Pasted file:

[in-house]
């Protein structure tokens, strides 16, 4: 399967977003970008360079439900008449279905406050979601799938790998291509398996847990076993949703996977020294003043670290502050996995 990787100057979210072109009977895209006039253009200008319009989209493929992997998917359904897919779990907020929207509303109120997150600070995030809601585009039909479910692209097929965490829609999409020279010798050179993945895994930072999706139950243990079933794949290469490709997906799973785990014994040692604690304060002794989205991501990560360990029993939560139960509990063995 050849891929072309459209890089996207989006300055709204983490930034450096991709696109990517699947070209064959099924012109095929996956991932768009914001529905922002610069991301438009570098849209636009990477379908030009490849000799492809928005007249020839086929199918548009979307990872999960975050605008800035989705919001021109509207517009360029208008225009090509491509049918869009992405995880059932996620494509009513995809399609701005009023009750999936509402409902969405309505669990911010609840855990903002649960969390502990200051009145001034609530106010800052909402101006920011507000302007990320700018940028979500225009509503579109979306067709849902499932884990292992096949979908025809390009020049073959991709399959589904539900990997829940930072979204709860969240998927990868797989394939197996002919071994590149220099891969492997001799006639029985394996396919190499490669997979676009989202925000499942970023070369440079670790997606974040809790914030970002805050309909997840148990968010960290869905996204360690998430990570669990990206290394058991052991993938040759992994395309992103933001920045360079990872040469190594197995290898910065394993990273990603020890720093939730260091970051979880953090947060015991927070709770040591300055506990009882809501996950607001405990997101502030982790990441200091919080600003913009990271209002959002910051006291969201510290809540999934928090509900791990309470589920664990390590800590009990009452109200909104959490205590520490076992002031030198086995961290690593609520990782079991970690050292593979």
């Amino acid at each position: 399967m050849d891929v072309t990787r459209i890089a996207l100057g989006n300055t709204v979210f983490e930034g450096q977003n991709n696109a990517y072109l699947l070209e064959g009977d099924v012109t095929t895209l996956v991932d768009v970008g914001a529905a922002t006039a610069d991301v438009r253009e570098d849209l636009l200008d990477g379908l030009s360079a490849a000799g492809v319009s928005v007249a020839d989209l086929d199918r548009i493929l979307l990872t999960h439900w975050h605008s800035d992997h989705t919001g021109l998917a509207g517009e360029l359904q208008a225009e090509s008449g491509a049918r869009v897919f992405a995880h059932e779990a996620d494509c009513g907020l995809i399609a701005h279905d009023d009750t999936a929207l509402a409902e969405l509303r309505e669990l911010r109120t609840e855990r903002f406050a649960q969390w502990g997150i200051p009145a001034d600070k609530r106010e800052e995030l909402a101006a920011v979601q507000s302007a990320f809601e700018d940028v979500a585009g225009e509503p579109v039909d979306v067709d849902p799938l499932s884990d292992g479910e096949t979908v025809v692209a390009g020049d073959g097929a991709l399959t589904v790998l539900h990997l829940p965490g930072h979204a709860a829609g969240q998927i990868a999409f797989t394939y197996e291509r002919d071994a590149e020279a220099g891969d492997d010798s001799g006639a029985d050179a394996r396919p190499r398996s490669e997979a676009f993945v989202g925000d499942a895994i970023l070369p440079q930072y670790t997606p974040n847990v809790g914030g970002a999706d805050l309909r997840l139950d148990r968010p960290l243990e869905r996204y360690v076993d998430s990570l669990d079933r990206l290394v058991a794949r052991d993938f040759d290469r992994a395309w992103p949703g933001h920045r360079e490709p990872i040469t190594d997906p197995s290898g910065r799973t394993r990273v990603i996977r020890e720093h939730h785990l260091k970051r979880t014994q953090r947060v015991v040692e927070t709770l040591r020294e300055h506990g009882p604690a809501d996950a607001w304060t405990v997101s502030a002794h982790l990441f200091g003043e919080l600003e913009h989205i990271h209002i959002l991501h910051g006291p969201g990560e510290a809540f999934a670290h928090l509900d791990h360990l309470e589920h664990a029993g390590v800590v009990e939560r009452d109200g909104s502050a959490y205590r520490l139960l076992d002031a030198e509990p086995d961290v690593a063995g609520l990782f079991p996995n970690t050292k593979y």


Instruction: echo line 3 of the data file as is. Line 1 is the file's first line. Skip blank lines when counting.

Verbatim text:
């Amino acid at each position: 399967m050849d891929v072309t990787r459209i890089a996207l100057g989006n300055t709204v979210f983490e930034g450096q977003n991709n696109a990517y072109l699947l070209e064959g009977d099924v012109t095929t895209l996956v991932d768009v970008g914001a529905a922002t006039a610069d991301v438009r253009e570098d849209l636009l200008d990477g379908l030009s360079a490849a000799g492809v319009s928005v007249a020839d989209l086929d199918r548009i493929l979307l990872t999960h439900w975050h605008s800035d992997h989705t919001g021109l998917a509207g517009e360029l359904q208008a225009e090509s008449g491509a049918r869009v897919f992405a995880h059932e779990a996620d494509c009513g907020l995809i399609a701005h279905d009023d009750t999936a929207l509402a409902e969405l509303r309505e669990l911010r109120t609840e855990r903002f406050a649960q969390w502990g997150i200051p009145a001034d600070k609530r106010e800052e995030l909402a101006a920011v979601q507000s302007a990320f809601e700018d940028v979500a585009g225009e509503p579109v039909d979306v067709d849902p799938l499932s884990d292992g479910e096949t979908v025809v692209a390009g020049d073959g097929a991709l399959t589904v790998l539900h990997l829940p965490g930072h979204a709860a829609g969240q998927i990868a999409f797989t394939y197996e291509r002919d071994a590149e020279a220099g891969d492997d010798s001799g006639a029985d050179a394996r396919p190499r398996s490669e997979a676009f993945v989202g925000d499942a895994i970023l070369p440079q930072y670790t997606p974040n847990v809790g914030g970002a999706d805050l309909r997840l139950d148990r968010p960290l243990e869905r996204y360690v076993d998430s990570l669990d079933r990206l290394v058991a794949r052991d993938f040759d290469r992994a395309w992103p949703g933001h920045r360079e490709p990872i040469t190594d997906p197995s290898g910065r799973t394993r990273v990603i996977r020890e720093h939730h785990l260091k970051r979880t014994q953090r947060v015991v040692e927070t709770l040591r020294e300055h506990g009882p604690a809501d996950a607001w304060t405990v997101s502030a002794h982790l990441f200091g003043e919080l600003e913009h989205i990271h209002i959002l991501h910051g006291p969201g990560e510290a809540f999934a670290h928090l509900d791990h360990l309470e589920h664990a029993g390590v800590v009990e939560r009452d109200g909104s502050a959490y205590r520490l139960l076992d002031a030198e509990p086995d961290v690593a063995g609520l990782f079991p996995n970690t050292k593979y």